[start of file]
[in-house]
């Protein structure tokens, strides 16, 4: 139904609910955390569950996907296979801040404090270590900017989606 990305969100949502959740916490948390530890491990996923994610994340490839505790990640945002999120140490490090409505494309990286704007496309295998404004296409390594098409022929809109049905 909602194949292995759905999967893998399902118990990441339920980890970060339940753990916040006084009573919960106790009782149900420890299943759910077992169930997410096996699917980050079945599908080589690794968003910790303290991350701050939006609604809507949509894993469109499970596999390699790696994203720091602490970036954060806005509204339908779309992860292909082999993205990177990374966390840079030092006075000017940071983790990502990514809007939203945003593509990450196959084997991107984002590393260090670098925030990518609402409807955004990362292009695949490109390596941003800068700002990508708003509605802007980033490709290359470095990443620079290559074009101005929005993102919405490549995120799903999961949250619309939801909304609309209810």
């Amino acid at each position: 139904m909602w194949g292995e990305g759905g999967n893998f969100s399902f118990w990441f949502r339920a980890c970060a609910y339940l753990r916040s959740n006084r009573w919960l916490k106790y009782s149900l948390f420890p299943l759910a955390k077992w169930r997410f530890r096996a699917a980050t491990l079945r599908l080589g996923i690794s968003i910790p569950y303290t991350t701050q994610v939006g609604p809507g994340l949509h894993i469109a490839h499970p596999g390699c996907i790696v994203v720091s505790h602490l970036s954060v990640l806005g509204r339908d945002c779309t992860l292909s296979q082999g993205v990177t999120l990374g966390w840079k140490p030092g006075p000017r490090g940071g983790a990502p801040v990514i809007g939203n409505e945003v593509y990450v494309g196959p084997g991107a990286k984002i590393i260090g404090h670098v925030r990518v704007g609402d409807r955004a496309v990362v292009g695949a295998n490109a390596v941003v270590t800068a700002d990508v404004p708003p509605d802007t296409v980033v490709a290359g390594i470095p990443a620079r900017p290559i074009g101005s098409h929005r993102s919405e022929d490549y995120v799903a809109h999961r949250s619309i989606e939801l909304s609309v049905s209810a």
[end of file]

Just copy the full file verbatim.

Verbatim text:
[in-house]
């Protein structure tokens, strides 16, 4: 139904609910955390569950996907296979801040404090270590900017989606 990305969100949502959740916490948390530890491990996923994610994340490839505790990640945002999120140490490090409505494309990286704007496309295998404004296409390594098409022929809109049905 909602194949292995759905999967893998399902118990990441339920980890970060339940753990916040006084009573919960106790009782149900420890299943759910077992169930997410096996699917980050079945599908080589690794968003910790303290991350701050939006609604809507949509894993469109499970596999390699790696994203720091602490970036954060806005509204339908779309992860292909082999993205990177990374966390840079030092006075000017940071983790990502990514809007939203945003593509990450196959084997991107984002590393260090670098925030990518609402409807955004990362292009695949490109390596941003800068700002990508708003509605802007980033490709290359470095990443620079290559074009101005929005993102919405490549995120799903999961949250619309939801909304609309209810």
């Amino acid at each position: 139904m909602w194949g292995e990305g759905g999967n893998f969100s399902f118990w990441f949502r339920a980890c970060a609910y339940l753990r916040s959740n006084r009573w919960l916490k106790y009782s149900l948390f420890p299943l759910a955390k077992w169930r997410f530890r096996a699917a980050t491990l079945r599908l080589g996923i690794s968003i910790p569950y303290t991350t701050q994610v939006g609604p809507g994340l949509h894993i469109a490839h499970p596999g390699c996907i790696v994203v720091s505790h602490l970036s954060v990640l806005g509204r339908d945002c779309t992860l292909s296979q082999g993205v990177t999120l990374g966390w840079k140490p030092g006075p000017r490090g940071g983790a990502p801040v990514i809007g939203n409505e945003v593509y990450v494309g196959p084997g991107a990286k984002i590393i260090g404090h670098v925030r990518v704007g609402d409807r955004a496309v990362v292009g695949a295998n490109a390596v941003v270590t800068a700002d990508v404004p708003p509605d802007t296409v980033v490709a290359g390594i470095p990443a620079r900017p290559i074009g101005s098409h929005r993102s919405e022929d490549y995120v799903a809109h999961r949250s619309i989606e939801l909304s609309v049905s209810a």